Many dealers are on the same side of the fence as Ahearn. The Internet now presents a huge sales opportunity that can’t be missed—but online sales should always be channeled through the appropriate dealer.
For example, one dealer says he was compensated by his distributor for an online transaction he never put a finger to. The distributor took the order and shipped the product to the consumer, and the dealer received a credit for just under full margin.
Aftermarket parts suppliers that sell and ship directly to consumers is especially frustrating for dealers. “We can fill email or phone orders no problem,” one dealer said. “Make the customer go through us. On the one hand you’re telling (dealers) to stock a bunch of parts, but then you turn around and sell parts directly to our customers.”
Internet sales are not only depriving dealers of business, but are also robbing local communities of tax revenue, according to Lynn Pesson Jr. of Lafayette, LA-based Southland Engine. “Each state should pass a law requiring Internet sellers to charge taxes,” Pesson says. “This way everyone is competing on the same level, and our suppliers would not have to police it. Customers would more likely go to the local dealer, and the states would have the tax dollars they need to support our communities.”
Internet selling aside, simply advertising on the Internet is something dealers are also concerned about. The OPE Industry Relations Task Force is looking to address this issue as well.
“Most manufacturers don’t provide any co-op benefit for online advertising,” Ahearn points out. “This would enable dealers to increase their local online presence, which is quickly becoming the most important and effective advertising tool. At the same time, it would inhibit dealers who sell online and outside of their area by not providing co-op for online advertising that is outside of policy guidelines.”
The OPE Industry Relations Task Force is also looking at the increasing amount of government regulation that’s affecting the Green Industry. Public policy related to taxes, immigrant labor, water quality and conservation, and alternative fuels such as E15 (gasoline with 15% ethanol) are of great concern.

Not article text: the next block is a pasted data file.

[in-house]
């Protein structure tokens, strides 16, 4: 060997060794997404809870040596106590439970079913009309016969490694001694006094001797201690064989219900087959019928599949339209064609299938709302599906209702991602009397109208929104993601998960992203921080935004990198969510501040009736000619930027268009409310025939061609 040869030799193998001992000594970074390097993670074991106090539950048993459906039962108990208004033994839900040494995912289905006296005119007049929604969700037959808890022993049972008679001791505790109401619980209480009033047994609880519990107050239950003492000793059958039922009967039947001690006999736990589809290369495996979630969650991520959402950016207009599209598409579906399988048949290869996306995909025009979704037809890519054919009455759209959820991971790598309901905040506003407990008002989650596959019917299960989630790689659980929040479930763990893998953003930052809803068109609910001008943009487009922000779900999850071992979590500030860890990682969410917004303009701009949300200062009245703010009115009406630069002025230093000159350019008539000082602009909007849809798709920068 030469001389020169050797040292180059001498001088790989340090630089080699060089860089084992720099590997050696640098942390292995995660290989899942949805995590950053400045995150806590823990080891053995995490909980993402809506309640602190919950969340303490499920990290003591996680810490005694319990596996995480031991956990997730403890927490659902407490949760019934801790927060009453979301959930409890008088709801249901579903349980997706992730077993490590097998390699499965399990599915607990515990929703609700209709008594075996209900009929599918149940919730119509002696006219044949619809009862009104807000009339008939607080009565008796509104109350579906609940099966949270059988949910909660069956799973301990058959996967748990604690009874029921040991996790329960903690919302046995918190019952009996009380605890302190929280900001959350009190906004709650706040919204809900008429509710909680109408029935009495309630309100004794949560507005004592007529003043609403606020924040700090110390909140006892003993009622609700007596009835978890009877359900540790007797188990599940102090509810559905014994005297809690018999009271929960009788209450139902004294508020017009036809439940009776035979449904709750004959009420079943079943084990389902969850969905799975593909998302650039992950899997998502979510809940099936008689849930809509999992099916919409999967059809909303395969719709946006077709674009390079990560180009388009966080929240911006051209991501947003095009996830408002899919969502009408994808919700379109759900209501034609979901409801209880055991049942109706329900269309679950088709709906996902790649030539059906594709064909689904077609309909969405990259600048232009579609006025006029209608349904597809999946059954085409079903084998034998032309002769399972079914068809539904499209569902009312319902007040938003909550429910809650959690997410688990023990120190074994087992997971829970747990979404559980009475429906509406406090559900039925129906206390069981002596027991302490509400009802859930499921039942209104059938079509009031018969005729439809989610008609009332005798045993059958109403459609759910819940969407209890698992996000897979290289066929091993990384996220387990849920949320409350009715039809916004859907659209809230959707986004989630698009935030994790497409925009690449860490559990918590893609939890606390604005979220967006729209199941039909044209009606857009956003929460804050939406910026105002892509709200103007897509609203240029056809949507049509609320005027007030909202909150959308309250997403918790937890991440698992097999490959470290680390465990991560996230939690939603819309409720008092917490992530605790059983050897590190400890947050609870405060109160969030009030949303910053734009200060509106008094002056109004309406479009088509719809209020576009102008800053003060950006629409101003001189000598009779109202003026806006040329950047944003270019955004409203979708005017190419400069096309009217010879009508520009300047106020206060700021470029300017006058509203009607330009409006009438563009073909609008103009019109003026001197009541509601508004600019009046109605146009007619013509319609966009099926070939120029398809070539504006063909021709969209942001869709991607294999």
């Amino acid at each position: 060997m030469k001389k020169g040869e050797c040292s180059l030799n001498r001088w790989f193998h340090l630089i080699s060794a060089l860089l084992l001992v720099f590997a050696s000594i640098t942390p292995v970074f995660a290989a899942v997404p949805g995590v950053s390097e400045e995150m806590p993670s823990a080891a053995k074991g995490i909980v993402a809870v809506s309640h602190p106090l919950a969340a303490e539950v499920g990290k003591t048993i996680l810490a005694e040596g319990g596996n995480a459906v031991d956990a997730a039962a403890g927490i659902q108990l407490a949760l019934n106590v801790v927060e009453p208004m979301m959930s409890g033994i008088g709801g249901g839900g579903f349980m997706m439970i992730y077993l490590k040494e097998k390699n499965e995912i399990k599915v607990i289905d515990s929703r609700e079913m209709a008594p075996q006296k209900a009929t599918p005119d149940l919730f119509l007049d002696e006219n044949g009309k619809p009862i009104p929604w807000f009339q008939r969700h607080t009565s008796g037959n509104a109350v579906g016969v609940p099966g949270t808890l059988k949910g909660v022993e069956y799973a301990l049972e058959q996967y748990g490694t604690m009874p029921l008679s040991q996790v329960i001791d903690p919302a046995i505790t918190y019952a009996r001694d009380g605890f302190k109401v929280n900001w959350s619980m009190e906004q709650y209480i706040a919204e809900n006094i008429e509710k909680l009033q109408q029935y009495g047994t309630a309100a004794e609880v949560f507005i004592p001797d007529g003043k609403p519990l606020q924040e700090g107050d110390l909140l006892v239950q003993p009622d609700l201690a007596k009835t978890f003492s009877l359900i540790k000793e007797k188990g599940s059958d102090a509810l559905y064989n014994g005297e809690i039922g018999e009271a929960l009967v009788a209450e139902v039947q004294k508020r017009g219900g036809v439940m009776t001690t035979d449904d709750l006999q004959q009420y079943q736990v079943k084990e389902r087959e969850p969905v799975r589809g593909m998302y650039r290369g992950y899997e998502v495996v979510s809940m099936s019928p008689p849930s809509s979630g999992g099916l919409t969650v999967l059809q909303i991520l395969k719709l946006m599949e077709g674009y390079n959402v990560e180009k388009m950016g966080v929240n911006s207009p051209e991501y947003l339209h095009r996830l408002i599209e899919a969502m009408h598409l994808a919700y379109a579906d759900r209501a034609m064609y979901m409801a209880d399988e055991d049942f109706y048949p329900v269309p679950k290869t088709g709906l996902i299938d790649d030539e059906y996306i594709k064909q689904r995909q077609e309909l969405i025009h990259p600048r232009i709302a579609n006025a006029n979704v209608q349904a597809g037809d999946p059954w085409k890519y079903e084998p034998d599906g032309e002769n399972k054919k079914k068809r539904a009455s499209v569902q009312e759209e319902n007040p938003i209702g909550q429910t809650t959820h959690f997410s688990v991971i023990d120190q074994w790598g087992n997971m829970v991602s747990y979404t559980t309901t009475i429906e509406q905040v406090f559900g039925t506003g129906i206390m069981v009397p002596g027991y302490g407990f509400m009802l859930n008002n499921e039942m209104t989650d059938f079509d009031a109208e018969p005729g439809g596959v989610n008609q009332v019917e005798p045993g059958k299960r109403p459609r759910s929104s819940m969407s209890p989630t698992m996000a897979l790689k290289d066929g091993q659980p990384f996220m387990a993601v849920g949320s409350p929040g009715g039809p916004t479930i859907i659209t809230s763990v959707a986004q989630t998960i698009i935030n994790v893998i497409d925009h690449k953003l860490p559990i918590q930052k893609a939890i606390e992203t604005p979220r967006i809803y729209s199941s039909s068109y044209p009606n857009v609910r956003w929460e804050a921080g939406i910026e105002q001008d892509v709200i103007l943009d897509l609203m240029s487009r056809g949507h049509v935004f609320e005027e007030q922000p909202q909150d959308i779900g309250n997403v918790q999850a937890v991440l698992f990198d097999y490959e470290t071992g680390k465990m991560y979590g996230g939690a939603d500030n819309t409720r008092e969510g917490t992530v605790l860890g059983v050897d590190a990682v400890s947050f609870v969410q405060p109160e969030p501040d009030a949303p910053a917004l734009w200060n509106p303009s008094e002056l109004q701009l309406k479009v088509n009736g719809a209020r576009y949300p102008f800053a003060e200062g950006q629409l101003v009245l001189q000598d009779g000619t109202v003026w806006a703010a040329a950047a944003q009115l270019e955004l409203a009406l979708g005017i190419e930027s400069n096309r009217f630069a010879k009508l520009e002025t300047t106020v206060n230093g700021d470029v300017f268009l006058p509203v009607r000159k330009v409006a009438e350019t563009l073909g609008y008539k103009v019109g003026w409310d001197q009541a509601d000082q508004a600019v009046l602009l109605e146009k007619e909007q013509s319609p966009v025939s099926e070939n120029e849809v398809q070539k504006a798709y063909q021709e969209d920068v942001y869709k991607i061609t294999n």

“Dealers want to work more closely with manufacturers so their voice is heard,” Kindinger reiterates. “Whenever we can find an opportunity to work together and come across as a united industry, the better off we’ll be.”
Are we in this together?
“We’re looking to build more rapport between dealers and manufacturers, plain and simple,” Williams adds. Good timing. The economic challenges of the past few years have put additional strain on the dealer/supplier relationship. Manufacturers and distributors have been scrambling to grow sales by increasing market share—not an easy task when demand is weak and the number of dealerships is limited.
Territory protection is often the biggest bone of contention. Dealers who grow sales of a particular brand in a particular area are often “rewarded” with additional dealers who’ll be selling that same brand. This is why more and more dealers feel as though investing in a manufacturer’s line is risky these days.
“Dealers were protected years ago,” says Illinois dealer Kenneth Tease of Harold G. Tease & Son. “A dealer felt an obligation to make his brand a leader in his area. Today it seems like you only have to be breathing to become a dealer.”
This lack of territory protection is one reason why many dealers are becoming increasingly concerned about investing in large orders. Yet the pressure to do so persists.
Randy Longnecker of Olympia, WA-based J&I Power Equipment says his dealership hasn’t had many issues with suppliers attempting to overstock them with wholegoods inventory. But he sees it happen elsewhere, especially when a dealer takes on a new line that’s already well supported by another dealer in the area.